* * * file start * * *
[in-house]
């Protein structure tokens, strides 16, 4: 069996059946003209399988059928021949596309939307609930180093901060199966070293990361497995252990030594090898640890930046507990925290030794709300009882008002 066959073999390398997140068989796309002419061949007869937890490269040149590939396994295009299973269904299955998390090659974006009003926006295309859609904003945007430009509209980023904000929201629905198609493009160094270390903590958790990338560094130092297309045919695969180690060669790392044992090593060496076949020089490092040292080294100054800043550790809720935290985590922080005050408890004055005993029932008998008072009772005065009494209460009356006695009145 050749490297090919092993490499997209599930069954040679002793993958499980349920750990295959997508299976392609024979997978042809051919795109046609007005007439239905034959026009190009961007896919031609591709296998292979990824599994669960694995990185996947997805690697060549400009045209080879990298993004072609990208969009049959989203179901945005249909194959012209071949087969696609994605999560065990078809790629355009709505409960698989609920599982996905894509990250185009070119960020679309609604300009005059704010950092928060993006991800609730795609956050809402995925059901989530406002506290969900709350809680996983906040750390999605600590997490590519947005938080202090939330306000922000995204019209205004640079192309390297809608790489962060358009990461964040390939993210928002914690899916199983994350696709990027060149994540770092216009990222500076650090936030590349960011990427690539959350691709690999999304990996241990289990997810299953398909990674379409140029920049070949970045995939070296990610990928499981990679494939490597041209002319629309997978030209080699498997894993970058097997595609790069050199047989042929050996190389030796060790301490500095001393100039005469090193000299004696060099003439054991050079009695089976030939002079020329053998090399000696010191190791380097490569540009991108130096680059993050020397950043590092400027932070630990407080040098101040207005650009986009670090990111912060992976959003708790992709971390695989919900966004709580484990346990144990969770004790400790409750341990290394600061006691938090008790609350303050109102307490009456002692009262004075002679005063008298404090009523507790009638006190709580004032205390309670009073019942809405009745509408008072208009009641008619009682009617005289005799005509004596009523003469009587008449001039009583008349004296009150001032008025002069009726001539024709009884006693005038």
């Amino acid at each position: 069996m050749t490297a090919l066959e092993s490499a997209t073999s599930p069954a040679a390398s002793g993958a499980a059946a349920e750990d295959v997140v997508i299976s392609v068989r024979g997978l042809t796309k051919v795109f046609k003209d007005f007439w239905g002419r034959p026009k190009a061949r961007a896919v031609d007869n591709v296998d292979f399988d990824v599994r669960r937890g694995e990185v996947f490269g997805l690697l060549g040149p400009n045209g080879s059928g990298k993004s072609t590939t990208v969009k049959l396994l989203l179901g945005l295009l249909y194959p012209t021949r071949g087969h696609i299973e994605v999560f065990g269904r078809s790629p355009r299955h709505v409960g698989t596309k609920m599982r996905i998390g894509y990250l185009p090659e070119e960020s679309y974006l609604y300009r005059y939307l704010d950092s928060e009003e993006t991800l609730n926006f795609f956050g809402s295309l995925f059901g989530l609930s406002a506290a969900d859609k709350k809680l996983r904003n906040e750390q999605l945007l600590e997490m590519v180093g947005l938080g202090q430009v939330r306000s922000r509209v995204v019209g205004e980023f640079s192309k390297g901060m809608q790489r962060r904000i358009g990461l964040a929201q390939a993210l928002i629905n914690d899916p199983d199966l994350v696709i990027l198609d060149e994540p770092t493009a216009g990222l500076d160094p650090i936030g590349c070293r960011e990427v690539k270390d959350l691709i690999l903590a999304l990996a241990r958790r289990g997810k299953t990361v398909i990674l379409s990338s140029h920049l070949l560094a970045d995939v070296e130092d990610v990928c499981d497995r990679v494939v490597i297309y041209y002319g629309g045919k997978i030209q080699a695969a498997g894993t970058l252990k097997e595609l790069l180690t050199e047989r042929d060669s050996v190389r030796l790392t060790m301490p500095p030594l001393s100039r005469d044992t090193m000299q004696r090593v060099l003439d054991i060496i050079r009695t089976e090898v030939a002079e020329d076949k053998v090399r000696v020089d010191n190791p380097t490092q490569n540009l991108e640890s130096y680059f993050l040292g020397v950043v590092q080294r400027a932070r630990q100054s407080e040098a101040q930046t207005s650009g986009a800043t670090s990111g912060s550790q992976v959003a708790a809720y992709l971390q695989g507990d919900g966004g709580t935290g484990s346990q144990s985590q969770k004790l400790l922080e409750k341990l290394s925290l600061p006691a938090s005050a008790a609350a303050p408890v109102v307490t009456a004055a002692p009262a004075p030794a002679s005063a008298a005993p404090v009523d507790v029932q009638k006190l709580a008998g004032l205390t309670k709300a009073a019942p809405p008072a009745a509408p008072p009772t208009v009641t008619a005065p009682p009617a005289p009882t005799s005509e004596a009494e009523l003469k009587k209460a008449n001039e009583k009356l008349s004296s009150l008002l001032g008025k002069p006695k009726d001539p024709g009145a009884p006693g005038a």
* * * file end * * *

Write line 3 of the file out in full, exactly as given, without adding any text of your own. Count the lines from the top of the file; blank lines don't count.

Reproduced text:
């Amino acid at each position: 069996m050749t490297a090919l066959e092993s490499a997209t073999s599930p069954a040679a390398s002793g993958a499980a059946a349920e750990d295959v997140v997508i299976s392609v068989r024979g997978l042809t796309k051919v795109f046609k003209d007005f007439w239905g002419r034959p026009k190009a061949r961007a896919v031609d007869n591709v296998d292979f399988d990824v599994r669960r937890g694995e990185v996947f490269g997805l690697l060549g040149p400009n045209g080879s059928g990298k993004s072609t590939t990208v969009k049959l396994l989203l179901g945005l295009l249909y194959p012209t021949r071949g087969h696609i299973e994605v999560f065990g269904r078809s790629p355009r299955h709505v409960g698989t596309k609920m599982r996905i998390g894509y990250l185009p090659e070119e960020s679309y974006l609604y300009r005059y939307l704010d950092s928060e009003e993006t991800l609730n926006f795609f956050g809402s295309l995925f059901g989530l609930s406002a506290a969900d859609k709350k809680l996983r904003n906040e750390q999605l945007l600590e997490m590519v180093g947005l938080g202090q430009v939330r306000s922000r509209v995204v019209g205004e980023f640079s192309k390297g901060m809608q790489r962060r904000i358009g990461l964040a929201q390939a993210l928002i629905n914690d899916p199983d199966l994350v696709i990027l198609d060149e994540p770092t493009a216009g990222l500076d160094p650090i936030g590349c070293r960011e990427v690539k270390d959350l691709i690999l903590a999304l990996a241990r958790r289990g997810k299953t990361v398909i990674l379409s990338s140029h920049l070949l560094a970045d995939v070296e130092d990610v990928c499981d497995r990679v494939v490597i297309y041209y002319g629309g045919k997978i030209q080699a695969a498997g894993t970058l252990k097997e595609l790069l180690t050199e047989r042929d060669s050996v190389r030796l790392t060790m301490p500095p030594l001393s100039r005469d044992t090193m000299q004696r090593v060099l003439d054991i060496i050079r009695t089976e090898v030939a002079e020329d076949k053998v090399r000696v020089d010191n190791p380097t490092q490569n540009l991108e640890s130096y680059f993050l040292g020397v950043v590092q080294r400027a932070r630990q100054s407080e040098a101040q930046t207005s650009g986009a800043t670090s990111g912060s550790q992976v959003a708790a809720y992709l971390q695989g507990d919900g966004g709580t935290g484990s346990q144990s985590q969770k004790l400790l922080e409750k341990l290394s925290l600061p006691a938090s005050a008790a609350a303050p408890v109102v307490t009456a004055a002692p009262a004075p030794a002679s005063a008298a005993p404090v009523d507790v029932q009638k006190l709580a008998g004032l205390t309670k709300a009073a019942p809405p008072a009745a509408p008072p009772t208009v009641t008619a005065p009682p009617a005289p009882t005799s005509e004596a009494e009523l003469k009587k209460a008449n001039e009583k009356l008349s004296s009150l008002l001032g008025k002069p006695k009726d001539p024709g009145a009884p006693g005038a």